Some institutions in the U.S. have reported higher rates of COIVD-related complications and death among patients with cancer. These studies have, in general, been limited. This has important implications, though; based on these data, the care of some patients with cancer has been altered, delayed, or even compromised. Therefore, the purpose of this matched cohort study was to examine morbidity and mortality due to COVID-19 among patients with cancer compared with those without. The primary outcome was a composite outcome consisting of ICU admission, intubation, and death. Included were a total of 585 adult patients, grouped into 117 patients with active malignancy (median [IQR] age = 72.5 [64.2-79.9] years, 54.7% male) and 468 patients without malignancy (median [IQR] age = 71.2 [62.1-79.6] years, 54.7% male). There were 29 deaths among patients in the cancer cohort compared with 100 deaths among patients in the non-cancer cohort (p = 0.894). There was no significant different in the primary outcome among patients with or without cancer. Furthermore, there was no significant difference in the primary outcome between hematologic or solid malignancies (p = 0.283). Additionally, there was no difference in outcome if patients received cytotoxic therapy within 90 days of admission (p = 0.446). In all, this study found no significant difference in the risk of ICU admission, intubation, or death among patients hospitalized for COVID-19 with and without active malignancy. This suggests that in the context of a robust, patient-centered discussion concerning risks and benefits, anticancer therapy may be able to be safely delivered or continue to be delivered to patients with COVID-19.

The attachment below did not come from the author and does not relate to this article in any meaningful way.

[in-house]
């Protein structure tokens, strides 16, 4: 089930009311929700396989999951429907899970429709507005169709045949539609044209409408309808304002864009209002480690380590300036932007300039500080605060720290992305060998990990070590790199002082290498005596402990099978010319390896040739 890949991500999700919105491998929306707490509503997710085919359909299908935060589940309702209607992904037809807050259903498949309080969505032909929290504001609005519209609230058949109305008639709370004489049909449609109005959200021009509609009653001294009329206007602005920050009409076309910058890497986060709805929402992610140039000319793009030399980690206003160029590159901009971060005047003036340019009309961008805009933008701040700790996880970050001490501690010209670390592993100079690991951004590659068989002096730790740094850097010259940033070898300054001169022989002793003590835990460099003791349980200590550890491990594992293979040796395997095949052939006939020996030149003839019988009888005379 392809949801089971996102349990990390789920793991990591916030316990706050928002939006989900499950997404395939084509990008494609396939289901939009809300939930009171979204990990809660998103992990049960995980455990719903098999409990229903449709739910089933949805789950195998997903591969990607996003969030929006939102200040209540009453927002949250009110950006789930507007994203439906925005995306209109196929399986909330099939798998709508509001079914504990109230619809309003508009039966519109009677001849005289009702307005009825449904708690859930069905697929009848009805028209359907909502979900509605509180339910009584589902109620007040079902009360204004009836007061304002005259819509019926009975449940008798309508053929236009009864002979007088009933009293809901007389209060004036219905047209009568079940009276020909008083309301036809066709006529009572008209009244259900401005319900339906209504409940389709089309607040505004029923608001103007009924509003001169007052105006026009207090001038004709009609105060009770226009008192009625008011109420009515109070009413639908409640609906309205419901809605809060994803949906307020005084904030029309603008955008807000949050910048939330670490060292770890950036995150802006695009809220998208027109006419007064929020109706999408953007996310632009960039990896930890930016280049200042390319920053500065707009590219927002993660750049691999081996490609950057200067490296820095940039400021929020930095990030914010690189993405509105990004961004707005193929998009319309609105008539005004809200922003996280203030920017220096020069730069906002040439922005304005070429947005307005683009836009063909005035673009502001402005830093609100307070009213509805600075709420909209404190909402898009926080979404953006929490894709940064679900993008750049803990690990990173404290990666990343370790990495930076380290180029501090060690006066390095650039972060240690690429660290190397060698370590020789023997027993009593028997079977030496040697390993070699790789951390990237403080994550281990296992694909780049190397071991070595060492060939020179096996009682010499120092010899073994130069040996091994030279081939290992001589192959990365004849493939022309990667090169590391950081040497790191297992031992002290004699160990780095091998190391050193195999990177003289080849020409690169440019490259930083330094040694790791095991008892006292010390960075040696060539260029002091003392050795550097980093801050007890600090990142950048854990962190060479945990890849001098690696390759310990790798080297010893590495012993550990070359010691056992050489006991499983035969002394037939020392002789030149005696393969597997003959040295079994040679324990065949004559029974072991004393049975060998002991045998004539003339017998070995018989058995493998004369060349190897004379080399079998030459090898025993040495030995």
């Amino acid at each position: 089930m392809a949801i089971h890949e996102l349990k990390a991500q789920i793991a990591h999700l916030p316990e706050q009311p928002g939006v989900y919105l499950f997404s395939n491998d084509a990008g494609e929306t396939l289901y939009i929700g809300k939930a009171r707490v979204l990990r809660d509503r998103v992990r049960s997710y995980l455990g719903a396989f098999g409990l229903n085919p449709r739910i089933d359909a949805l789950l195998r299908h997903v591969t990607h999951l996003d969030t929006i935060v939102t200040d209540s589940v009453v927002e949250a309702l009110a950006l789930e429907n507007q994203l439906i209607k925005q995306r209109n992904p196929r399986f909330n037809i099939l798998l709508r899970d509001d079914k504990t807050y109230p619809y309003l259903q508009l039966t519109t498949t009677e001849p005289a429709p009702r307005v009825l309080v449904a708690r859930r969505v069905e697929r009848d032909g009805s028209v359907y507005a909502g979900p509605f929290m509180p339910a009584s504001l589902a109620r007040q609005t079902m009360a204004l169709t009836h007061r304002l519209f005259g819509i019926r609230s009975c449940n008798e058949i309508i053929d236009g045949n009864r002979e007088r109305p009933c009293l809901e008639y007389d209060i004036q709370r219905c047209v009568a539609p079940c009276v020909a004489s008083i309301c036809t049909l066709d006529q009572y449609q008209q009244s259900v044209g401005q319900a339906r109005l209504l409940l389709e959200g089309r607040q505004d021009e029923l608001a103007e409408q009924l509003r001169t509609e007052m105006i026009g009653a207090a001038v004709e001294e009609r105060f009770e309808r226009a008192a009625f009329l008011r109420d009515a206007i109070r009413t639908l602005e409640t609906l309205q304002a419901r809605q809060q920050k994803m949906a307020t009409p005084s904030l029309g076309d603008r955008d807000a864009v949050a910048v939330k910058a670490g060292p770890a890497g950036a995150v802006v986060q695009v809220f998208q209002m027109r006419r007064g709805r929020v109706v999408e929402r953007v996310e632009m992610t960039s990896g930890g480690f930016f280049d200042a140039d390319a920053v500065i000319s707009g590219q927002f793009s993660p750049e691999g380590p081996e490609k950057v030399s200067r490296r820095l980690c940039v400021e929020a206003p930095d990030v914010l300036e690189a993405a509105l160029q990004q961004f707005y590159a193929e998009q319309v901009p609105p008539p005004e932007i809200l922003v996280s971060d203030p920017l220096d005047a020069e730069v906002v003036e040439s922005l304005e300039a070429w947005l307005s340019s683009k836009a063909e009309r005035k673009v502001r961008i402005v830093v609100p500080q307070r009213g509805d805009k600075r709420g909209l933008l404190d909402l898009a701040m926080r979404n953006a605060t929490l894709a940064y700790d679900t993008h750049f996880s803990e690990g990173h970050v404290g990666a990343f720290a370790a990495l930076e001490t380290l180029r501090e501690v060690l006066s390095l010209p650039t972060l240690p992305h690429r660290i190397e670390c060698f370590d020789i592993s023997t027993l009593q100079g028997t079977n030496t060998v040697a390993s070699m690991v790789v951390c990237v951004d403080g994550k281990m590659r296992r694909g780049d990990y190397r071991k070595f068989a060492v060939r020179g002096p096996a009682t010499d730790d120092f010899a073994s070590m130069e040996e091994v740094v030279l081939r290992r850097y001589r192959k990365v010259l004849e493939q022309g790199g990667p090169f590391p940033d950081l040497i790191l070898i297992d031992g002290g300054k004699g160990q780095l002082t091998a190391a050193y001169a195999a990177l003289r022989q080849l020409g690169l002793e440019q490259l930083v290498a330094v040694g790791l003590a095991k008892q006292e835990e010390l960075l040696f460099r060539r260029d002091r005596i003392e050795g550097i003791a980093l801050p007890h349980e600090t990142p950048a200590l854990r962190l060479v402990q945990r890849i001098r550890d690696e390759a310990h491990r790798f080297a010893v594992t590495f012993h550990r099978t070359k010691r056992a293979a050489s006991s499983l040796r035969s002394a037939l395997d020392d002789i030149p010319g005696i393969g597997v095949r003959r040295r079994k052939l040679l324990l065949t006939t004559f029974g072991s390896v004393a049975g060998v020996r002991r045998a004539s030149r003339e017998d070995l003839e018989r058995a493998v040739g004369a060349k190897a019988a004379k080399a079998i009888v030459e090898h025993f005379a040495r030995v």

Early Change in Albuminuria with Canagliflozin Predicts Kidney and Cardiovascular Outcomes: A Post Hoc Analysis from the CREDENCE Trial

1. Among patients with type 2 diabetes mellitus and chronic kidney disease being treated with canagliflozin, earlier reductions in albuminuria were associated with a decreased risk of adverse renal and cardiovascular outcomes.

Evidence Level Rating: 2 (Good)